A group of 12 mobile operators and vendors said Wednesday that they have agreed on a way to offer SMS (Short Message Service) and voice services on next-generation mobile network technology LTE (Long-Term Evolution).
The goal of the initiative, called One Voice, is to ensure widespread adoption of LTE and to avoid fragmentation on technical issues, according to a statement.
For mobile subscribers the agreement improves the chance of phones working in different parts of the world.
Voice is too important to have unresolved and expect operators to move forward with LTE, according to Richard Webb, directing analyst at market research company Infonetics.
"Voice is still where most of the money comes from for operators. [The agreement] is what needed to happen," said Webb.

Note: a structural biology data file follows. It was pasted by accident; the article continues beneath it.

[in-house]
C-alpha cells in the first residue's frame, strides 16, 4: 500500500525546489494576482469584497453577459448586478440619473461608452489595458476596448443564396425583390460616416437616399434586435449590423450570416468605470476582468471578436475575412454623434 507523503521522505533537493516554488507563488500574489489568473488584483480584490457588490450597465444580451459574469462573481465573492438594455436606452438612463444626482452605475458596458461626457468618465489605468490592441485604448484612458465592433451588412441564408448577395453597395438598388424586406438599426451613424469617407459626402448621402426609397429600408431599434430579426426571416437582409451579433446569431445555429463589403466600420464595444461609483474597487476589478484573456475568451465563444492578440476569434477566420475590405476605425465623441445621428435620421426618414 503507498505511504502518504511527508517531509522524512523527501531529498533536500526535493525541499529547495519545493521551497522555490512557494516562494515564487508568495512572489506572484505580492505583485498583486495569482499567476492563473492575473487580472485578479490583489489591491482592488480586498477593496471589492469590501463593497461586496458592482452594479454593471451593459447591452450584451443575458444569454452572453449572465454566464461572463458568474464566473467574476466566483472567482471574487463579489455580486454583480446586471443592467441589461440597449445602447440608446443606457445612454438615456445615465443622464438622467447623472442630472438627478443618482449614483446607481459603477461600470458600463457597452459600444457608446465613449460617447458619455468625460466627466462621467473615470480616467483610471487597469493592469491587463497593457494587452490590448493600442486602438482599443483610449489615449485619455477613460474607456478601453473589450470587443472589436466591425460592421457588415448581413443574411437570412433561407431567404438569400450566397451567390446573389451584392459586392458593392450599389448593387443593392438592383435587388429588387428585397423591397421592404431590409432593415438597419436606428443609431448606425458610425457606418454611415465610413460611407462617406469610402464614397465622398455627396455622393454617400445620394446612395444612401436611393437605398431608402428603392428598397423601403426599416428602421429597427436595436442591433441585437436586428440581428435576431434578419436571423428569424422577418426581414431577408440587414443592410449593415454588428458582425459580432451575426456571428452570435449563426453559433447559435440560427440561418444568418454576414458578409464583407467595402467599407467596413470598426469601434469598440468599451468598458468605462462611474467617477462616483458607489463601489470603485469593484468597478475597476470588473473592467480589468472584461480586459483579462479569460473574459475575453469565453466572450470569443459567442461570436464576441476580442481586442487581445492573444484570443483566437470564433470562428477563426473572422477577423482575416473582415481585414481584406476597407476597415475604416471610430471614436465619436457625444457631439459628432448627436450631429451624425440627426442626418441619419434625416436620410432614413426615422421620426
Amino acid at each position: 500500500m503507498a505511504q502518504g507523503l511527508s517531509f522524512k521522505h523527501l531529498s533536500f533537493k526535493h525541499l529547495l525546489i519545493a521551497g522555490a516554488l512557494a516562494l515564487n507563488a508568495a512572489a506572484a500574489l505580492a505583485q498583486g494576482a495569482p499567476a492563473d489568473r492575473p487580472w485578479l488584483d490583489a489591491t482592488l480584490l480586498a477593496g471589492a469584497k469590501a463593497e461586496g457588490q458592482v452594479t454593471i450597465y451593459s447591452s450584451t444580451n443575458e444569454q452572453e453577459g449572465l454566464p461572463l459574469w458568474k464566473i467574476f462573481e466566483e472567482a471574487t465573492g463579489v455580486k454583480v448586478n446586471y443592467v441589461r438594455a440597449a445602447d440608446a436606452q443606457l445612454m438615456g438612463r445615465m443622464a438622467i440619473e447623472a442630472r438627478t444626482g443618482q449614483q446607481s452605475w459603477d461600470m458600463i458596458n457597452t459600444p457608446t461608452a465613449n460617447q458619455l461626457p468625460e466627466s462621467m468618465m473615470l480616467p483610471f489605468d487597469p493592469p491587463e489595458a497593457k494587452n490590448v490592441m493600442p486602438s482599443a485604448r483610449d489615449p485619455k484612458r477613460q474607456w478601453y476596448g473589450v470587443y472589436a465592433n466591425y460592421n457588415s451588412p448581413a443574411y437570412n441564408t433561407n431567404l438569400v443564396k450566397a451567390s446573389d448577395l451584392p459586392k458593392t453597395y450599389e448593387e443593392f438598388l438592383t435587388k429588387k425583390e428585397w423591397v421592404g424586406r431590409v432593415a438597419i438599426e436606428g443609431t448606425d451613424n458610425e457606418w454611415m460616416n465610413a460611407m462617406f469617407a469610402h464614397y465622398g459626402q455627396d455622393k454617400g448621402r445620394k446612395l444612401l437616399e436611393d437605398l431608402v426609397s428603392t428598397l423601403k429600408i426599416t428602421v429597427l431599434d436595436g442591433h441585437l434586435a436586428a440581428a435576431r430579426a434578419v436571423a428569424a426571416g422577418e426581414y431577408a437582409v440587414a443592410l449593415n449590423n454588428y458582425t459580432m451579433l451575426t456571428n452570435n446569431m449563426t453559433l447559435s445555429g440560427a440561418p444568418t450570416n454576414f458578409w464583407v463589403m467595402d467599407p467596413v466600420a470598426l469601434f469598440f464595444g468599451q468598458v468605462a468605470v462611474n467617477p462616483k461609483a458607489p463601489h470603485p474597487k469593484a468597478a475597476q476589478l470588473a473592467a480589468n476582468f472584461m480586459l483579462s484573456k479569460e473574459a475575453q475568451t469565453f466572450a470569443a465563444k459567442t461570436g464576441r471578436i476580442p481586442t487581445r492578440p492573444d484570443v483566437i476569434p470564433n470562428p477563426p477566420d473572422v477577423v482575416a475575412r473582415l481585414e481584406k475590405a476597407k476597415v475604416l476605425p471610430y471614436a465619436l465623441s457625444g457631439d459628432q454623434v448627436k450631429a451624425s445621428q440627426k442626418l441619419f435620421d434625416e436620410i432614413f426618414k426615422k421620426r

AT&T, Orange, Telef
The participants have developed a technical profile for LTE voice and SMS services. The profile is based on IMS (IP Multimedia Subsystem) and defines a set of features that can be used to offer compatible services.
At first, LTE will be used to offer data services, and existing networks will be used to carry voice and SMS, which works just fine. But running a number of networks using different technologies will in the long run add costs that operators can ill afford, according to Bengt Nordstr
The first mobile phones with support for LTE are expected to arrive in 2011, but voice in LTE networks will start to take off in a major way in 2012 or 2013, according to Nordstr
Fifteen commercial LTE based networks are expected to be launched by the end of next year and focus on offering faster mobile broadband, and in 2012 33 networks are expected to be in service, according to industry organization Global mobile Suppliers Association.